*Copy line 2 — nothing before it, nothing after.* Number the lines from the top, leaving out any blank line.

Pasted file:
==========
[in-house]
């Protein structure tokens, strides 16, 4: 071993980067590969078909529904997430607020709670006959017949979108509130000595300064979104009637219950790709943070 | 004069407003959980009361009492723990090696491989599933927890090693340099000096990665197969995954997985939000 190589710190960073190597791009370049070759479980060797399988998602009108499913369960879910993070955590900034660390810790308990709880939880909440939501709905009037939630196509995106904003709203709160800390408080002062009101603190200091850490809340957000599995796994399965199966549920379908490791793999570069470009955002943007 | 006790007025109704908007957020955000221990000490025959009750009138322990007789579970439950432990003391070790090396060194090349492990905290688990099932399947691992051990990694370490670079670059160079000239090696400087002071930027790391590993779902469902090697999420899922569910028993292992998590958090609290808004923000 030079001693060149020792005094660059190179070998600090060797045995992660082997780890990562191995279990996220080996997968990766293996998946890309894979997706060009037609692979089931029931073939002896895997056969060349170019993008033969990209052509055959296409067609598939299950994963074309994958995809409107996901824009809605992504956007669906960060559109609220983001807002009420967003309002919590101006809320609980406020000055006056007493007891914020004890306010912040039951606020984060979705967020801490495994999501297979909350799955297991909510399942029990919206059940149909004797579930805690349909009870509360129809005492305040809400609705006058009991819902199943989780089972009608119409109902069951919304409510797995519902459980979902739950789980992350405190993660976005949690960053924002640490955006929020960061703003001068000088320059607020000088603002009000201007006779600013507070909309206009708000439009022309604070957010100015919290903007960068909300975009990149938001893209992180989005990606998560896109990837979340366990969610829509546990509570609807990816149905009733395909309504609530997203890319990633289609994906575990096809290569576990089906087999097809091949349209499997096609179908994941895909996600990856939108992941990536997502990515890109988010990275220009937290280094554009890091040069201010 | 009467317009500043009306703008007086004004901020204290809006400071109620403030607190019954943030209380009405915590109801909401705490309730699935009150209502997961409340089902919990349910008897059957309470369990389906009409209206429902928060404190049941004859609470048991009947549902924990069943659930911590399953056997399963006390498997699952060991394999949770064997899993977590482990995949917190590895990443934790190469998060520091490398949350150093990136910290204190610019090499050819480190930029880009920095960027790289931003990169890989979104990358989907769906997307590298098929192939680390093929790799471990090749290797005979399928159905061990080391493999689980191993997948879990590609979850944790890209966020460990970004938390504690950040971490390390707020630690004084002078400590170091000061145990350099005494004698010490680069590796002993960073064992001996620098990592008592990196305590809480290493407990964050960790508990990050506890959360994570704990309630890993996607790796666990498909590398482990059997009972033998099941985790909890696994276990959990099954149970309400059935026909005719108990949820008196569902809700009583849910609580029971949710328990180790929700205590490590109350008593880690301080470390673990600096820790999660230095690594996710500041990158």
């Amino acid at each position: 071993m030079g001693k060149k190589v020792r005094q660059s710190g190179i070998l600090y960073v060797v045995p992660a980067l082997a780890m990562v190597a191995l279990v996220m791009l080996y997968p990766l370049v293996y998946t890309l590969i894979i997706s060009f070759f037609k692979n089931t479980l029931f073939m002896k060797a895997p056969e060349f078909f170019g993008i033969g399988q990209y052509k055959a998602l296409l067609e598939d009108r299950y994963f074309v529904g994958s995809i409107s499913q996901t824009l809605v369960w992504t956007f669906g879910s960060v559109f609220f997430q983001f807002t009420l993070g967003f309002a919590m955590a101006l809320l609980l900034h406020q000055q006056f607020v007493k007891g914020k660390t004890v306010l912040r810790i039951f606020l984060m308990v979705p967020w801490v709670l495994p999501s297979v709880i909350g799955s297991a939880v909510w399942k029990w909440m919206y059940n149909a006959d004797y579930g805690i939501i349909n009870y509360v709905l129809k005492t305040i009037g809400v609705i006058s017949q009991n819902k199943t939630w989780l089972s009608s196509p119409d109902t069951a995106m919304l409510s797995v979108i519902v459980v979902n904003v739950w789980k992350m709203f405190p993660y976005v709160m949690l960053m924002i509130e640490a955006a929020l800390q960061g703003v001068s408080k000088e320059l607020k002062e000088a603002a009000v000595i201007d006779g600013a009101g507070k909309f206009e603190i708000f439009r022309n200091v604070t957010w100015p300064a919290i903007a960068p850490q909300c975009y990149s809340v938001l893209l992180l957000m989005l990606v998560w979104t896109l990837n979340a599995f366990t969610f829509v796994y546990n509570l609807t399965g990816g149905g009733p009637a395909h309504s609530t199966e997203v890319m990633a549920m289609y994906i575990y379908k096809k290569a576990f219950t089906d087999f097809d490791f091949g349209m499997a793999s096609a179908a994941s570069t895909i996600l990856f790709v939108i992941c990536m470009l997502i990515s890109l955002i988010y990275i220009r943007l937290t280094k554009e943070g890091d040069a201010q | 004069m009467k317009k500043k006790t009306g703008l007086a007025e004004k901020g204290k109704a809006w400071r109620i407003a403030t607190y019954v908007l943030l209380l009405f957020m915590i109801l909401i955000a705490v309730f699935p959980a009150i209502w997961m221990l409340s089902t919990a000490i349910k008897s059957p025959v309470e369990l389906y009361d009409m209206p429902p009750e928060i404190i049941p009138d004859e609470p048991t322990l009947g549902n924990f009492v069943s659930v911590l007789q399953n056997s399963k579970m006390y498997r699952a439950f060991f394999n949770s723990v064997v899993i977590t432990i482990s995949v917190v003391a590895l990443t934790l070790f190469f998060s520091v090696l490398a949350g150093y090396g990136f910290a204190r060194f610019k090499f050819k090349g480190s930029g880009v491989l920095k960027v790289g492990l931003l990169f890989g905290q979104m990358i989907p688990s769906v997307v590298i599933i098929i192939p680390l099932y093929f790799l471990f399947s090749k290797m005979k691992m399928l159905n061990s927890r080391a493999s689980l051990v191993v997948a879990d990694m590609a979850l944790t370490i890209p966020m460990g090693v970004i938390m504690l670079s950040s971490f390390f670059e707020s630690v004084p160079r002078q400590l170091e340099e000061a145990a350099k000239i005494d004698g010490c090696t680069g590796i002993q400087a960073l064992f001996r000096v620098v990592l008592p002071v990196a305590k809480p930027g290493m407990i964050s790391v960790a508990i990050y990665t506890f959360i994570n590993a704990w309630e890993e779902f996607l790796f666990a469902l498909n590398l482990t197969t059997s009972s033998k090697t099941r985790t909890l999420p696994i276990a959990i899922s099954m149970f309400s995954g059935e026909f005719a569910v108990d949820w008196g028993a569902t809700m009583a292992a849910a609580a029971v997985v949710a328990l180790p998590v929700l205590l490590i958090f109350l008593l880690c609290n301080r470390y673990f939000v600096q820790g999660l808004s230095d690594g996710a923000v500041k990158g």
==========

């Protein structure tokens, strides 16, 4: 071993980067590969078909529904997430607020709670006959017949979108509130000595300064979104009637219950790709943070 | 004069407003959980009361009492723990090696491989599933927890090693340099000096990665197969995954997985939000 190589710190960073190597791009370049070759479980060797399988998602009108499913369960879910993070955590900034660390810790308990709880939880909440939501709905009037939630196509995106904003709203709160800390408080002062009101603190200091850490809340957000599995796994399965199966549920379908490791793999570069470009955002943007 | 006790007025109704908007957020955000221990000490025959009750009138322990007789579970439950432990003391070790090396060194090349492990905290688990099932399947691992051990990694370490670079670059160079000239090696400087002071930027790391590993779902469902090697999420899922569910028993292992998590958090609290808004923000 030079001693060149020792005094660059190179070998600090060797045995992660082997780890990562191995279990996220080996997968990766293996998946890309894979997706060009037609692979089931029931073939002896895997056969060349170019993008033969990209052509055959296409067609598939299950994963074309994958995809409107996901824009809605992504956007669906960060559109609220983001807002009420967003309002919590101006809320609980406020000055006056007493007891914020004890306010912040039951606020984060979705967020801490495994999501297979909350799955297991909510399942029990919206059940149909004797579930805690349909009870509360129809005492305040809400609705006058009991819902199943989780089972009608119409109902069951919304409510797995519902459980979902739950789980992350405190993660976005949690960053924002640490955006929020960061703003001068000088320059607020000088603002009000201007006779600013507070909309206009708000439009022309604070957010100015919290903007960068909300975009990149938001893209992180989005990606998560896109990837979340366990969610829509546990509570609807990816149905009733395909309504609530997203890319990633289609994906575990096809290569576990089906087999097809091949349209499997096609179908994941895909996600990856939108992941990536997502990515890109988010990275220009937290280094554009890091040069201010 | 009467317009500043009306703008007086004004901020204290809006400071109620403030607190019954943030209380009405915590109801909401705490309730699935009150209502997961409340089902919990349910008897059957309470369990389906009409209206429902928060404190049941004859609470048991009947549902924990069943659930911590399953056997399963006390498997699952060991394999949770064997899993977590482990995949917190590895990443934790190469998060520091490398949350150093990136910290204190610019090499050819480190930029880009920095960027790289931003990169890989979104990358989907769906997307590298098929192939680390093929790799471990090749290797005979399928159905061990080391493999689980191993997948879990590609979850944790890209966020460990970004938390504690950040971490390390707020630690004084002078400590170091000061145990350099005494004698010490680069590796002993960073064992001996620098990592008592990196305590809480290493407990964050960790508990990050506890959360994570704990309630890993996607790796666990498909590398482990059997009972033998099941985790909890696994276990959990099954149970309400059935026909005719108990949820008196569902809700009583849910609580029971949710328990180790929700205590490590109350008593880690301080470390673990600096820790999660230095690594996710500041990158």